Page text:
All workers can experience burnout when they go through an extended period of stress. This happens in all work environments, including Work From Home (WFH) environments. 

Remote workers often experience burnout for many reasons. One primary reason is that they are typically more productive than their office counterparts. This productivity is wonderful for the company, but if not handled properly, it can backlash. Burned out employees suffer emotionally, physically, and mentally. 

Why do remote workers experience burnout? By working from home, they no longer take the time to commute to work, take part in office chit-chat, or office lunches. Those office perks not only help build camaraderie, but they also provide boundaries and buffers in the workday, benefiting employees emotionally, physically, and mentally. 

How Can You Prevent Burnout?

To prevent burnout, you need to take care of your emotional, physical, and mental well-being during and surrounding your work. You can do this by creating boundaries, prioritizing your work, and creating a routine. 

Create Boundaries For Yourself

You will need to create many boundaries for yourself in order to prevent burnout, including physical boundaries, time boundaries, and technology boundaries. 

Physical Boundaries

You can work anywhere in your house, but you likely know which areas will be the least productive for your workflow. You don’t need a home office to set up physical boundaries for your workday. You just need a dedicated place where you work. If your kitchen table is too messy and your couch is too cozy, create a space somewhere that is quiet but not too relaxing. 

Implement boundaries with this workspace. When you are working, only sit or stand in that specific area. When you are using your laptop or phone for personal uses, be sure to walk away from that designated space. This lets your brain and family or roommates know that you are walking away from work, even if you still need to use your devices.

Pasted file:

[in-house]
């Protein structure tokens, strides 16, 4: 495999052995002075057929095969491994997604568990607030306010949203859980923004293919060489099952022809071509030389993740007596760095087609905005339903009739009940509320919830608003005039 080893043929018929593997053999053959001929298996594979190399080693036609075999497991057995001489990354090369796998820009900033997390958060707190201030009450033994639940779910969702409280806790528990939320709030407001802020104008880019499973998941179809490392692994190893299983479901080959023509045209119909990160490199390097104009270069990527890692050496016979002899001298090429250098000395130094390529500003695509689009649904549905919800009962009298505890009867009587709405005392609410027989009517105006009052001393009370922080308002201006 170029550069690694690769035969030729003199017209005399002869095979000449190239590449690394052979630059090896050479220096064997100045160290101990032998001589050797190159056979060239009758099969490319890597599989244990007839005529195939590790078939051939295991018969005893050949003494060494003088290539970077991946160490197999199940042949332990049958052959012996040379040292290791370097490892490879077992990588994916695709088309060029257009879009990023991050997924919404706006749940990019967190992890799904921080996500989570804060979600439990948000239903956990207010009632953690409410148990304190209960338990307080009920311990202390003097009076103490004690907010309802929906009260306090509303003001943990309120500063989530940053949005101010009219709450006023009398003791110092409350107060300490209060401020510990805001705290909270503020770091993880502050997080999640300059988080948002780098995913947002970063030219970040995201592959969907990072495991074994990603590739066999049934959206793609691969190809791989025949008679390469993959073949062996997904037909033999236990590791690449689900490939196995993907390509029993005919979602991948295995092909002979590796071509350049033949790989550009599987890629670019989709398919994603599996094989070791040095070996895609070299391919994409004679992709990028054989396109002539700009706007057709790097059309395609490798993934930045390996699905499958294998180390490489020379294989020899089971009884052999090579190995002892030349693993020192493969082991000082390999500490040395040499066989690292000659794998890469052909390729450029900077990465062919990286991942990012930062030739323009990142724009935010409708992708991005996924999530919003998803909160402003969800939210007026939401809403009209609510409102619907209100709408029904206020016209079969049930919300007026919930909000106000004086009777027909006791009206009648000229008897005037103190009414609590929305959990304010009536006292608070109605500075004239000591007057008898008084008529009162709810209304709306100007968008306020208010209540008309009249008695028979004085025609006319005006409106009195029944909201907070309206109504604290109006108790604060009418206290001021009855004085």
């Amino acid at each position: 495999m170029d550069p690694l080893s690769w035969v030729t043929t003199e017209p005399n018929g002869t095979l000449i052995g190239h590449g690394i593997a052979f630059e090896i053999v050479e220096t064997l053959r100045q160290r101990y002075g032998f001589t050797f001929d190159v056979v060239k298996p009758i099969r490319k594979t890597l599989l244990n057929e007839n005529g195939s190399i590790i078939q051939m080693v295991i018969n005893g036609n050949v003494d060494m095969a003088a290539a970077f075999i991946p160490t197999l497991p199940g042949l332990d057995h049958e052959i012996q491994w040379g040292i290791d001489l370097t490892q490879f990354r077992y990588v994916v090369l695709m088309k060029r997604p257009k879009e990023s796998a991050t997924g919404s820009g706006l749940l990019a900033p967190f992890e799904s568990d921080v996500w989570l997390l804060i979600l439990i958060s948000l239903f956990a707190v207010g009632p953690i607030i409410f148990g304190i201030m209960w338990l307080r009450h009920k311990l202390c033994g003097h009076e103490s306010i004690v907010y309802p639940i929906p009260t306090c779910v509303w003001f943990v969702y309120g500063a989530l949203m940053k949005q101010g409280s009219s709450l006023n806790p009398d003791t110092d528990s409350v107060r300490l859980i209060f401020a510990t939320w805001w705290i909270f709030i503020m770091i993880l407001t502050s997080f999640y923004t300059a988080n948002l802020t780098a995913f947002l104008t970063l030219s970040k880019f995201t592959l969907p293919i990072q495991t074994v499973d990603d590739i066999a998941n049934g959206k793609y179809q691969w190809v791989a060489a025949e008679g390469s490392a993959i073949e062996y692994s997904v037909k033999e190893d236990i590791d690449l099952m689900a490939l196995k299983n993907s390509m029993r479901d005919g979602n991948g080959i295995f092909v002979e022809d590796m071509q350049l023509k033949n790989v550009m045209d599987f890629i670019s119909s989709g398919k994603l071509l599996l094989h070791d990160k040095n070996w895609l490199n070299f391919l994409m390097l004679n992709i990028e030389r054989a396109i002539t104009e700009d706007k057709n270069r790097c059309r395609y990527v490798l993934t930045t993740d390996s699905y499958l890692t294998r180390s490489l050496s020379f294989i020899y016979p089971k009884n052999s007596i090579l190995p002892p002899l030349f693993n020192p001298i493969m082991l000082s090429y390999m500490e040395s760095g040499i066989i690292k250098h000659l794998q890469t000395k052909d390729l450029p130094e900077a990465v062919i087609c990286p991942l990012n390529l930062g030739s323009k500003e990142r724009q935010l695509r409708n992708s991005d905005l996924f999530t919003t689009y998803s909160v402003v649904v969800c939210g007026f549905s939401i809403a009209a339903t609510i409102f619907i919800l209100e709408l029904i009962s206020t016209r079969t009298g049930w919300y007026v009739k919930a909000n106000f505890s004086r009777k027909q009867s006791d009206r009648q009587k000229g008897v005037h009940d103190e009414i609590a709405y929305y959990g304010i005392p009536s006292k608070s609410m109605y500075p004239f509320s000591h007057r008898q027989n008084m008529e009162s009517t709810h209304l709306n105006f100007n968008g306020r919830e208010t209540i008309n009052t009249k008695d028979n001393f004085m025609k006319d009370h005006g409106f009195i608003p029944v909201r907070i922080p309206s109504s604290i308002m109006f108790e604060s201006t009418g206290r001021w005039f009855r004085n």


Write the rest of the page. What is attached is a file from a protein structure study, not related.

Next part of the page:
Time Boundaries

Many people who WFH feel like they always need to be “on.” This sense of loyalty and urgency makes work hours bleed into every other hour of the day. That pressure, while usually self-induced out of guilt, is what causes burnout. To avoid this, set up time boundaries for yourself. 

If your employer does not require you to work during certain hours, then create your own schedule around work meetings and other commitments. Use the flexibility of WFH to create the ideal schedule for yourself. If you can, work when you perform the best, whether that is in the morning, afternoon, or evening. Try time blocking to get started until you start to work in a consistent rhythm. Be aware that this schedule may change according to seasons of the year and seasons in your life. Embrace the flexibility when your current schedule no longer works for you by creating a new schedule.

Technology Boundaries

Depending on your job, you may spend a lot of time using various technologies and devices. If you also like to use those devices outside of work, set up boundaries for your technology. 

If you’re tempted to check your work email outside of work hours, turn off email notifications or remove your work email account from your mobile phone. 

If you’re tempted to work long hours, set a timer for the start and end times of your workday. Listen to the timer.